NEW YORK (TheStreet) -- Research In Motion's (RIMM) upcoming earnings release will likely confirm investors' expectations that it was the worst-performing quarter ever for the Ontario smartphone maker.
Research In Motion is a world leader in the mobile communications market and has a history of developing breakthrough wireless solutions. The company was founded in 1984 and is headquartered in Waterloo, Canada. Research In Motion Limited trades an average of 14.8 million shares per day with a marketcap of $5.4 Billion.
Research in Motion's price per share has dwindled to $10 today from $140 three years ago.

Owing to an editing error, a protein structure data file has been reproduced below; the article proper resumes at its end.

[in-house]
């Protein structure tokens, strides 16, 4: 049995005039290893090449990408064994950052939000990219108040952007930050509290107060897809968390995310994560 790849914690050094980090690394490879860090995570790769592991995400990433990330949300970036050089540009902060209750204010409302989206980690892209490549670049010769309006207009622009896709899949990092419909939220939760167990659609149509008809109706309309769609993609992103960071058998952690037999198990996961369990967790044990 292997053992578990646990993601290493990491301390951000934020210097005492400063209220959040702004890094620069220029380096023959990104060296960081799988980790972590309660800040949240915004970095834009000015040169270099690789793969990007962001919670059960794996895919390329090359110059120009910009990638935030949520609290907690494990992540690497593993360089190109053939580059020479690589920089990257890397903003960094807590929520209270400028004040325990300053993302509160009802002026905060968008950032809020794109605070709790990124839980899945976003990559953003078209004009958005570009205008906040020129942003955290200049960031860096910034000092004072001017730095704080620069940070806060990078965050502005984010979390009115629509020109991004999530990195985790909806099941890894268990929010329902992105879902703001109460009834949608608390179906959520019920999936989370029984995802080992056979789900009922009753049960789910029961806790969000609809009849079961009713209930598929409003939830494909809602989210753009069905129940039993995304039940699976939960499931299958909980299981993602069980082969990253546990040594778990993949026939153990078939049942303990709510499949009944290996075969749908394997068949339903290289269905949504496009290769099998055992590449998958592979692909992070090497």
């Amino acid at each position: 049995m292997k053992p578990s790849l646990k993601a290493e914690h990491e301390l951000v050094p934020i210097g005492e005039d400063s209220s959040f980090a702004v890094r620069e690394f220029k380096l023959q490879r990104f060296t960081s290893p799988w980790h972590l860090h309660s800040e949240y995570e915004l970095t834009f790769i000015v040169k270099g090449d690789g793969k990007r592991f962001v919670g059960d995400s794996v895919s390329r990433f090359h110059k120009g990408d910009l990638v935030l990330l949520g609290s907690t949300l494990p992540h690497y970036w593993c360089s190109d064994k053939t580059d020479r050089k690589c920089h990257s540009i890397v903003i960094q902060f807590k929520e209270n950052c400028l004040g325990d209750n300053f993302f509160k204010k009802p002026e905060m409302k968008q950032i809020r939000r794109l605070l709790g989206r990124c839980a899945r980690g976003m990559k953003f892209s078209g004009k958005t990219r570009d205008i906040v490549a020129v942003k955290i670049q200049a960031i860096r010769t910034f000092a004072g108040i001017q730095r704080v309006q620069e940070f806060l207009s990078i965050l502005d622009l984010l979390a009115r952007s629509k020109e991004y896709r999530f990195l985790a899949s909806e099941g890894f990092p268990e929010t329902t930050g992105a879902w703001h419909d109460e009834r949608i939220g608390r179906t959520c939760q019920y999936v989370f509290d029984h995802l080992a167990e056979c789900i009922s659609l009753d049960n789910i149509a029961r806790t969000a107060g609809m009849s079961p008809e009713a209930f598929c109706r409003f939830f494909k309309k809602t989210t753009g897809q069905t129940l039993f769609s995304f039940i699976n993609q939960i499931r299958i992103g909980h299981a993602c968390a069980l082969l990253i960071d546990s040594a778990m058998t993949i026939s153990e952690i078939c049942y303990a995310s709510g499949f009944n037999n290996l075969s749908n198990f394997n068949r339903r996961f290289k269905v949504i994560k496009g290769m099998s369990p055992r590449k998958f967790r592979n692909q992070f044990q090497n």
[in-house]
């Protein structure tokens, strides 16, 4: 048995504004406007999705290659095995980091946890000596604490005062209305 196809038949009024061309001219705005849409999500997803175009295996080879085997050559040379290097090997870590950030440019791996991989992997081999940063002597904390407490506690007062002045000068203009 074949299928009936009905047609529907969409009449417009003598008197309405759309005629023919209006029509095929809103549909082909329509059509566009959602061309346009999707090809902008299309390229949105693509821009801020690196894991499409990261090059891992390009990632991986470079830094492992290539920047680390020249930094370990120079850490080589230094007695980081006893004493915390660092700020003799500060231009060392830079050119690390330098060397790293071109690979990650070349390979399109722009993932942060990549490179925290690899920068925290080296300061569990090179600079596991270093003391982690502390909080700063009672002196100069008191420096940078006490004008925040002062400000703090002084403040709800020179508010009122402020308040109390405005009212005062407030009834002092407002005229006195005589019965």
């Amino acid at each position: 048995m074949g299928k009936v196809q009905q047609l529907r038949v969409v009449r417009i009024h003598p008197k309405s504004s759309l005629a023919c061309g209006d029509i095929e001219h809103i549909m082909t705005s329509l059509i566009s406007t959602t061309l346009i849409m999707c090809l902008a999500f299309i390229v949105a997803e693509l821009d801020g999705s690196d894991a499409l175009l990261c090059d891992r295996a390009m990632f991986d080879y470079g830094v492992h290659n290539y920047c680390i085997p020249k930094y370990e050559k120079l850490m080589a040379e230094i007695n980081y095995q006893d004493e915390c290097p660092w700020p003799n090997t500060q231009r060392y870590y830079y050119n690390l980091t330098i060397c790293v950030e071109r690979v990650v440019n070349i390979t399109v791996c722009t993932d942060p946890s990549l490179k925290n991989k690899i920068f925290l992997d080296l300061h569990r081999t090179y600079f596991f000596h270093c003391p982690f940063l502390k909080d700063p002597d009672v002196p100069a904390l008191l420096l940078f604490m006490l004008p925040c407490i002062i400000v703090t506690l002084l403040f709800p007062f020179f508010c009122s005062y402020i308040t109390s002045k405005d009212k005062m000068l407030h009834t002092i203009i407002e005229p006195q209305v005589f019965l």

RIM is anticipated to report effete first-quarter earnings after the market closes on June 28. The consensus estimate is currently -2 cents a share, a decline of $1.35 (101.5%) from $1.33 during the same period last year. Revenue is falling; investors are expecting $3.15 billion, off $1.76 billion compared to $4.91 billion during the first quarter of last year.The trailing 12-month price-to-earnings ratio is 3 (yes, that 3 is correct), the mean fiscal-year price-to-earnings ratio is 24.05, based on earnings of 43 cents per share this year. In the last month, the stock has fallen -6.85%, down about 65% from a year ago. From the penthouse to the outhouse: Reported revenue was $19.91 billion last fiscal year compared to $14.95 billion in the year before. The bottom line shows rising year-over-year earnings of $3.41 billion last fiscal year compared to $2.46 billion in the previous year. It will take more than an enthusiastic consumer response in BB10 to relive those numbers. Even without RIM's new CEO Thorsten Heins providing investor warnings, we know this one is going to leave a mark. Almost all weakness should be set at the feet of former co-CEOs Mike Lazaridis and Jim Balsillie for allowing BlackBerry 10 to fall behind schedule as far as it has. The delays are incogitable, while Microsoft (MSFT), Google (GOOG) and Apple (APPL) are leapfrogging each other non-stop. Microsoft didn't bring down the house of RIM; however, Apple and Google ripped apart RIM like Sidney Crosby lacerates ice during the third period of a cup game, while down by one. Nokia's multitudinous problems also haven't thwarted the Finish company from nipping at the heels of RIM. Apple has negotiated agreements with Sprint (S), Verizon (VZ) and AT&T (T), the three largest carriers, to sell a minimum number of iPhones in order to keep their Apple franchises. Apple's clench on the market is so consummate, that the deal struck with Sprint caused investors to question if Sprint gave up too much to Apple. It may be early to bring back the jury, but in the short period Sprint has carried iPhones, it appears it has taken market share away from both Verizon and AT&T.
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